In the Face of 60 Years of Terrorist Attacks and Propaganda, Israel Is Still Pushing for Peace

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Israeli Peace and Diversity Week is about peace and diversity in the Middle East and around the world. Israel, one of the world's most diverse countries and the only democracy in the Middle East, is a triumph of freedom and equality over racism and terror.

Israeli-Arabs enjoy equal rights. They serve in the Israeli Parliament and attend Israeli universities. Arabic is an official language. Israel recognizes 15 official religions. In the Middle East, only Israel has laws protecting women, gays and religious minorities.

Last week, Ishmael Khaldi, a Muslim Arab who serves in Israel's foreign ministry, visited Berkeley to speak with students. Khaldi spoke about why he is proud to be Israeli and how his fellow citizens, Jews and non-Jews, treat him equally and with respect.

On Wednesday, students gathered to join the UC Berkeley Men's Octet in singing "Salaam," an international song of peace. For 60 years Israel has sought peace with its neighbors, and for 60 years Israel has faced terrorist attacks, invasions and propaganda. Despite this, Israel still seeks peace.

Meanwhile, participants in the anti-Israel rally on Wednesday chanted: "From the river to the sea, Palestine will be free!" A senior Hamas leader in Gaza recently echoed those sentiments: "All of Palestine, from the river to the sea, will be liberated." This is an infamous call for the complete and merciless destruction of Israel and its people. Terrorists groups like Islamic Jihad and Al-Aqsa Martyrs' Brigades have made similar statements.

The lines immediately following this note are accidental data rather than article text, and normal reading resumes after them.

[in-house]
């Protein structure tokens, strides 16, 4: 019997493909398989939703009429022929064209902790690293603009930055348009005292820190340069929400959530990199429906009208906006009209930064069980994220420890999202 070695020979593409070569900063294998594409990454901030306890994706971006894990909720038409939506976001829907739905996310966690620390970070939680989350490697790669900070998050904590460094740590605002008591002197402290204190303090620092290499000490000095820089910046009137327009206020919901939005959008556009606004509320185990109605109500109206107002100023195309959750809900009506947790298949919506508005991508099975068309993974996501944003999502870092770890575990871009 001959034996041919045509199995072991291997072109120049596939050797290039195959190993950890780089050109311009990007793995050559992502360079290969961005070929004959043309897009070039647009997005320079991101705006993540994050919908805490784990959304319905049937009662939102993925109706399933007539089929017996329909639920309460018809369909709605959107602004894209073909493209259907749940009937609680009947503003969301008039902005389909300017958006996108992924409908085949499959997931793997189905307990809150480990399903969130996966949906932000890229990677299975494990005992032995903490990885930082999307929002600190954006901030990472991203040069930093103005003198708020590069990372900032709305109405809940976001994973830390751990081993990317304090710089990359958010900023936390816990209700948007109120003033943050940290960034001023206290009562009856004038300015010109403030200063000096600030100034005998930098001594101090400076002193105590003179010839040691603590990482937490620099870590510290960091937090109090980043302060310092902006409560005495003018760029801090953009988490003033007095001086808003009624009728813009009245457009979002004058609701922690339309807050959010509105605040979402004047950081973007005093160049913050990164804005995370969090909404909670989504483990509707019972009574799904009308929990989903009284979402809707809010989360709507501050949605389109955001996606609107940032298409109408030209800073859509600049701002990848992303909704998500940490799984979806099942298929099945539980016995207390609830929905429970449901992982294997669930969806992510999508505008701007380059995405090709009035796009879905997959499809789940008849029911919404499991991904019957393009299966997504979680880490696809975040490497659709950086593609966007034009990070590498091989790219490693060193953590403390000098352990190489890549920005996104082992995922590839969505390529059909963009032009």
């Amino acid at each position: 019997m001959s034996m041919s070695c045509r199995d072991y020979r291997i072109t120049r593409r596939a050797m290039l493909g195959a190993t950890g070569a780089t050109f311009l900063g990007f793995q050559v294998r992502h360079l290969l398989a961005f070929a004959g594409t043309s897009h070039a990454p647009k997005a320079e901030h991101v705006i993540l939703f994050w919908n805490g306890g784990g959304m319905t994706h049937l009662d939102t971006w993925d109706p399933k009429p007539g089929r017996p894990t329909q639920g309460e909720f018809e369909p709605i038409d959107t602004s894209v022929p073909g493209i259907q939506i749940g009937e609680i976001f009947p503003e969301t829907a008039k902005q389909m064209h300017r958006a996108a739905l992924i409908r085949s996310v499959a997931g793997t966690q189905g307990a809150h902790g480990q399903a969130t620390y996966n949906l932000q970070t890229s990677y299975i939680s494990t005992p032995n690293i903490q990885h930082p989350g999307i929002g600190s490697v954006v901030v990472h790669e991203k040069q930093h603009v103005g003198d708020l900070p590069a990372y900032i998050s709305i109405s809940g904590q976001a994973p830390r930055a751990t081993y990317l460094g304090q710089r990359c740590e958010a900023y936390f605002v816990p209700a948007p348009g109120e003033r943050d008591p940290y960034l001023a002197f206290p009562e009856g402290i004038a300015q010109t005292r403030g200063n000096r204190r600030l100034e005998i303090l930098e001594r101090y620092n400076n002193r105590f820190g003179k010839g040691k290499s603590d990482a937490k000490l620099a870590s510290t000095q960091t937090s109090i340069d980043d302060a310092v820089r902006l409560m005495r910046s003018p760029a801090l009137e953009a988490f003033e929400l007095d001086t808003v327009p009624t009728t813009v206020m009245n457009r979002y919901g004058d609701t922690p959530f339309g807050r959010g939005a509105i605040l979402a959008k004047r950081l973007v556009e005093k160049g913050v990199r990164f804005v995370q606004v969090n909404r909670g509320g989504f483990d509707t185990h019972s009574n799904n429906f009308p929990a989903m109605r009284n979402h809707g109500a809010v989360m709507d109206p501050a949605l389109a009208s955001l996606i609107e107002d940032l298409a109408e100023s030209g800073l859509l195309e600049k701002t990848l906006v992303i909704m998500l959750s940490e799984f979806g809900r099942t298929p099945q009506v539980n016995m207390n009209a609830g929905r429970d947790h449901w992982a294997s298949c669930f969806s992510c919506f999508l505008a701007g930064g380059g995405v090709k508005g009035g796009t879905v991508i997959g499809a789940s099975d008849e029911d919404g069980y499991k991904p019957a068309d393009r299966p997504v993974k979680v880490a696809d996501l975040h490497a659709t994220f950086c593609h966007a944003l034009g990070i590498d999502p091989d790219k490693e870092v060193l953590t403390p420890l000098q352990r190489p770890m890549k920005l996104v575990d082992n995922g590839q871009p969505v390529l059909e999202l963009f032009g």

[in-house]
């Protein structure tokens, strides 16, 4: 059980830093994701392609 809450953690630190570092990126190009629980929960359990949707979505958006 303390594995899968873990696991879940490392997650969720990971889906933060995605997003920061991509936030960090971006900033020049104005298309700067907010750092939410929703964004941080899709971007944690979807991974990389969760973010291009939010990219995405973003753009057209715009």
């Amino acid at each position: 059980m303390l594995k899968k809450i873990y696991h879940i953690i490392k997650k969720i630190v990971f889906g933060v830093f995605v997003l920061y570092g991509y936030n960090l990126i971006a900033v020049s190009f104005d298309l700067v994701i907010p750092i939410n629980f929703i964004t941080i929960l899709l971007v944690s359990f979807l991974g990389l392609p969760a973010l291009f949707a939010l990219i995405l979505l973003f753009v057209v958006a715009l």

The organizers of Israeli Peace and Diversity week went above the inflammatory rhetoric and calls for violence. We're excited that so many Berkeley students joined us in celebrating Israel's diversity and desire for peace. But it's not just Berkeley students who are part of this important movement.

Barack Obama, who garnered the support of most students at UC Berkeley, recently expressed his "clear and strong commitment to the security of Israel (the) region's only established democracy."

And Martin Luther King Jr., one of the greatest advocates of freedom and peace, once said: "I see Israel as one of the great outposts of democracy in the world an oasis of brotherhood."


Gabe Weiner is co-founder of Tikvah: Students for Israel. Reply to [email protected]



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